I have a length of 3-pin LEDs that I'm trying to make fit around some corners. I bought the 3-pin 20AWG wire the company has, but it seems so big I can't make solder it well onto the wire - the pair or two are almost impossible to get on without touching. Am I just bad at soldering or do I need smaller wire?
Dan's LED-strip soldering tips, after dozens (hundreds?) of times.
I'm not sure of your technique, but those wires are fine; I've soldered 14AWG on strip before. The secret is to pre-tin both the pads and the wire. Your iron should be about 250C, a bit cooler than many, so as not to melt through the plastic strip before the solder coats. Put the iron on one end of the pad and cram the solder into the joint at a 45 degree angle until it floods the pad. Also, ignore the cut line and cut just past the end of the whole copper pad to get more surface area, which is important not just for eventual strength, but also prevents laminate strip separation whilst soldering.
You bare wire leads are a bit too long too, trim them to 2/3rd the length of the copper pad. Twist them tighter too, to get the wire as cross-sectionally compact as possible, which will help it heat faster and reduce dwell time.
Once you have both pads and leads pre-tinned, lay the wire on top of the pad, and press down with the iron; it will melt both together in 0.5-2 seconds, producing a visible change as it does so; stop right then and blow to cool before it comes apart. Sometime i use a binder clip to hold things together roughly where they should end up after solder. It sometimes helps to bend a dog-leg into the lead so that the wire lays down flat against the bottom instead of having an insulation-thickness gap.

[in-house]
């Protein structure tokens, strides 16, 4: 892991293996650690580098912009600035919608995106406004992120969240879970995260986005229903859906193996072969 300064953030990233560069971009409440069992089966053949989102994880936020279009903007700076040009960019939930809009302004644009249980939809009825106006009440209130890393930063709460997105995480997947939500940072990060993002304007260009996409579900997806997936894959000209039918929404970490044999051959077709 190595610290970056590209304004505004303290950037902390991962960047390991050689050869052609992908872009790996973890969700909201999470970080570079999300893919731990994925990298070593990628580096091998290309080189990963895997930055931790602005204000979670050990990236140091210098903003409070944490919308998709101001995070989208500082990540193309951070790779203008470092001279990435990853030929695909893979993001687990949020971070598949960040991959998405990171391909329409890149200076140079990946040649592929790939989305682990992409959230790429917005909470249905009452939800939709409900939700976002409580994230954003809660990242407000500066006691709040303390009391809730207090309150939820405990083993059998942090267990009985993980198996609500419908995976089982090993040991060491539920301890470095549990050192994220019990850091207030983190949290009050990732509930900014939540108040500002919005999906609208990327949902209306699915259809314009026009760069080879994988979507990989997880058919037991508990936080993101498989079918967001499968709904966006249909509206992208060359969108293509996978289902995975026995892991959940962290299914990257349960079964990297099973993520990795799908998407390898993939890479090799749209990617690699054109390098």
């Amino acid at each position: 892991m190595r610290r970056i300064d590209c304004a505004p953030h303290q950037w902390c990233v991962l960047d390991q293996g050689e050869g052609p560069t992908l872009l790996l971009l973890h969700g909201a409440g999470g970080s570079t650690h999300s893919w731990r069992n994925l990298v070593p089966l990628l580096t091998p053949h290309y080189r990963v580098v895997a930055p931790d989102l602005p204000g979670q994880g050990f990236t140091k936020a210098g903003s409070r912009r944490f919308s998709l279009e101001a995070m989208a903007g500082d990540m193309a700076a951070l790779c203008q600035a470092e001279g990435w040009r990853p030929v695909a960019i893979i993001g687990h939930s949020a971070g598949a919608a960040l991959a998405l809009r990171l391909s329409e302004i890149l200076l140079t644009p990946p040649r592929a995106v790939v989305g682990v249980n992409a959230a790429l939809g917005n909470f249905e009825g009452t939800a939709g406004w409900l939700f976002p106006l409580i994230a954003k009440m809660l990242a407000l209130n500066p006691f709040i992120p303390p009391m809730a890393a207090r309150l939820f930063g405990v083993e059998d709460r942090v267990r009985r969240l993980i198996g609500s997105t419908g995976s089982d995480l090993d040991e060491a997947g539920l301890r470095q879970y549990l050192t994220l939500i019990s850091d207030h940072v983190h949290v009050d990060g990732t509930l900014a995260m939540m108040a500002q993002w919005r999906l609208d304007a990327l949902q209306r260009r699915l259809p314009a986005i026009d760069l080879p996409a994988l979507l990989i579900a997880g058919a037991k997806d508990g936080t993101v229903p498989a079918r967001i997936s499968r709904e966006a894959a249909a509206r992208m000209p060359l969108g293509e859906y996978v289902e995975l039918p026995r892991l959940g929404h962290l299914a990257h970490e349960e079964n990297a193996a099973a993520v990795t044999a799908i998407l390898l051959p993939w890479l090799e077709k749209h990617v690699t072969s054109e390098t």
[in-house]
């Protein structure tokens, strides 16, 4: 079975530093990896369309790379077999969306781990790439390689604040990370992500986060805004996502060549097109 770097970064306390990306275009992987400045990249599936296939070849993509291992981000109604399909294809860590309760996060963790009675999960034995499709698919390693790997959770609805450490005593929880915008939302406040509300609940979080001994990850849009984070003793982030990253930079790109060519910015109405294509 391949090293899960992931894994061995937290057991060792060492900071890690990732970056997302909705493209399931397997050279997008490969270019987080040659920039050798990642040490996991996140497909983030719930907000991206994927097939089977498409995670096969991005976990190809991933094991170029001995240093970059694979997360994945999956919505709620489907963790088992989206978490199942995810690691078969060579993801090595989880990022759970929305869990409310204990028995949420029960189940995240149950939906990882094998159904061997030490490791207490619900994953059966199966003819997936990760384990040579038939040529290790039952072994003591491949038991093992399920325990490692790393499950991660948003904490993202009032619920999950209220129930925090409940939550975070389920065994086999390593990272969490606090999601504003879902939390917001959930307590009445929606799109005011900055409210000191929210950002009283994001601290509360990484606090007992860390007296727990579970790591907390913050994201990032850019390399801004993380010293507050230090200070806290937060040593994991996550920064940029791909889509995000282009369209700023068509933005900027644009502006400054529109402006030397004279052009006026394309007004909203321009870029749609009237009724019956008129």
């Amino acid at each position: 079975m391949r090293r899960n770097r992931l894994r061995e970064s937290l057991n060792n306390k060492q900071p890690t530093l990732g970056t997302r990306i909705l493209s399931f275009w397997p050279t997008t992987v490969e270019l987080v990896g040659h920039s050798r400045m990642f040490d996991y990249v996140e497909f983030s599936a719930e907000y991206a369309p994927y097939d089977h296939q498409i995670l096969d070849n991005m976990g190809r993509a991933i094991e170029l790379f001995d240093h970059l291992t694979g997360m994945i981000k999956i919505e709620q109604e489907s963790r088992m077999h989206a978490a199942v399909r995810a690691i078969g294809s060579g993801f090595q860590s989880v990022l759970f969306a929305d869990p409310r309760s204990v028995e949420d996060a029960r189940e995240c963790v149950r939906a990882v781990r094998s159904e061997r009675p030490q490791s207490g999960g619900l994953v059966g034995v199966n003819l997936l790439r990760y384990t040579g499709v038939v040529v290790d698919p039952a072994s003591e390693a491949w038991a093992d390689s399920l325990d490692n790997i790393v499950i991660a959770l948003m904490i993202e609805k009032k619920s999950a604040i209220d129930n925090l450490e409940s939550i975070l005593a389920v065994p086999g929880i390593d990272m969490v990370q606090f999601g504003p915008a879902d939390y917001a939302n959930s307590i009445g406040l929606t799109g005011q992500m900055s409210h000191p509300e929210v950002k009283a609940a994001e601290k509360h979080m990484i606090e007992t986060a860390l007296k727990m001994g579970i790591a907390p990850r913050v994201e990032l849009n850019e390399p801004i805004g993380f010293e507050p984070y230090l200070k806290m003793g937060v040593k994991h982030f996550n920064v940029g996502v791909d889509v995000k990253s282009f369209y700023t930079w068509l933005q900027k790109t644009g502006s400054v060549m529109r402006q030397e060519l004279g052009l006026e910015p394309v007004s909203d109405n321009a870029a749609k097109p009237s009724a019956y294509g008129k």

It takes some practice, so use scraps if available. After 5-10 times, it will be old hat; like riding a bike or golfing or making love or whatever; practice.
Some of it is skill. Practice makes better. Steady hands help a lot.
Some of it is using some sort of jig as a "third hand," so you aren't trying to hold things steady and solder at the same time. That can be as simple as weights holding the two pieces in alignment.
Some of it is cutting the exposed copper a bit shorter, so the two pieces of wire can't touch once soldered in place. Bringing the wire in from top and bottom rather than from the end might also help in that regard, if what you are doing allows enough space for that.
In this case I might try the trick of tinning both contacts first, and letting the soldering iron reflow them into connection.
If all else fails, find out if there's a clip-on connector available for that strip's contacts and try soldering to that. Less risk of overheating too.
(There must be an electronics-hobbyist Stack. They've probably discussed soldering techniques many times...)
Forget the advice on how to solder—it's a pain to solder the wires directly to the light strip. The easy button is to simply buy connectors and solder your wire to the leads on the connector. Example: https://www.amazon.com/BTF-LIGHTING-Transparent-Connector-Solderless-Extension/dp/B0B3LZ59FB
Flux is used to make solder stick better, so that you can make tidy joints instead of scrappy blobby messes.
Follow the steps of every how to solder. apply solder to both parts first, and then join them.
Iron too hot is rarely the problem (if the flux is instantly converted into smoke it;s too hot), but the hotter the iron the faster the joint can be completed which means less time for the plastic bits to be damaged
Some sort of clip or weight to hold the wire in position while you heat the joint will probably help.